Wolbachia genes were also analyzed within a phylogenetic network framework to account for potentially conflicting signals due to recombination (Fitch 1997). A phylogenetic network was constructed based on uncorrected P distances using the Neighbor-net method (Bryant and Moulton 2004) implemented in SPLITSTREE (Huson and Bryant 2006). Neighbor-net is a distance-based method to construct a network as a generalization of all possible phylogenetic trees that can be reconstructed from conflicting signals in the data.

Assessing the Maximum Age of Mitochondrial Sweep

We used the mitochondria data to infer the maximum age of the Wolbachia infection in Cx. pipiens following the method of Rich et al. (1998). This method assumes that selection only occurs at the protein level and that DNA polymorphism in degenerate sites is neutral. We used 4-fold and 2-fold synonymous sites from protein-coding mtDNA sequences to assess the age of the sweep. The number of 2-fold and 4-fold synonymous sites in each coding region was computed with MEGA (Tamura et al. 2007), and a conservative Jukes–Cantor correction was applied for multiple hits.

Results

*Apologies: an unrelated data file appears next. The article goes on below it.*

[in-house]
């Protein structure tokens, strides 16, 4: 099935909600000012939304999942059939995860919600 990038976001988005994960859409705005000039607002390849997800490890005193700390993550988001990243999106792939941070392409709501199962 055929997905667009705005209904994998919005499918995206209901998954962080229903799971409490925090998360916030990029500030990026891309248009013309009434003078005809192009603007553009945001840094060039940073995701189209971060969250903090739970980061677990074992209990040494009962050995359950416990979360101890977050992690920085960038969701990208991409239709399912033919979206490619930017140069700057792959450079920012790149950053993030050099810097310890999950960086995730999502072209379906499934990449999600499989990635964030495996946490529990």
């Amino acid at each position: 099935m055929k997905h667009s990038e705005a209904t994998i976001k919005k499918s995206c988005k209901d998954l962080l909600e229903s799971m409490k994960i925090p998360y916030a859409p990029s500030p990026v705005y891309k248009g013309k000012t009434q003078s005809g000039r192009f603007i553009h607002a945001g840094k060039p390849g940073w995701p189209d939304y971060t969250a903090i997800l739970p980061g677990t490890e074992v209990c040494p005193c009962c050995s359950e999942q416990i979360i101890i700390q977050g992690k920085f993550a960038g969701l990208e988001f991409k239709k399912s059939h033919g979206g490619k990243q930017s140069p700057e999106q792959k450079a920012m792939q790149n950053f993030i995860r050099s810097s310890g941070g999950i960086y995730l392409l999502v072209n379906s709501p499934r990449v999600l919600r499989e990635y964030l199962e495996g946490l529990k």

Monophyletic Origin of the wPip Strains

The MLST and wsp genes did not exhibit sequence variation between the wPip strains (eight strains were examined here, i.e., wPip(Sl), wPip(Tn), wPip(Ko), wPip(Lv), wPip(Is), wPip(Mc), wPip(Pel), and wPip(JHB)), establishing that these strains are very closely related. The wPip MLST sequence data were compared with sequences from 18 other strains belonging to five distinct Wolbachia supergroups (A, B, D, F, and H). The phylogenetic tree obtained from the 2,079-bp concatenated MLST genes revealed that the wPip strains form a robust monophyletic clade within the B supergroup, which is closely related to the wBol1 strain present in the butterfly Hypolimnas bolina (identity >99.9%; supplementary fig. S1, Supplementary Material online).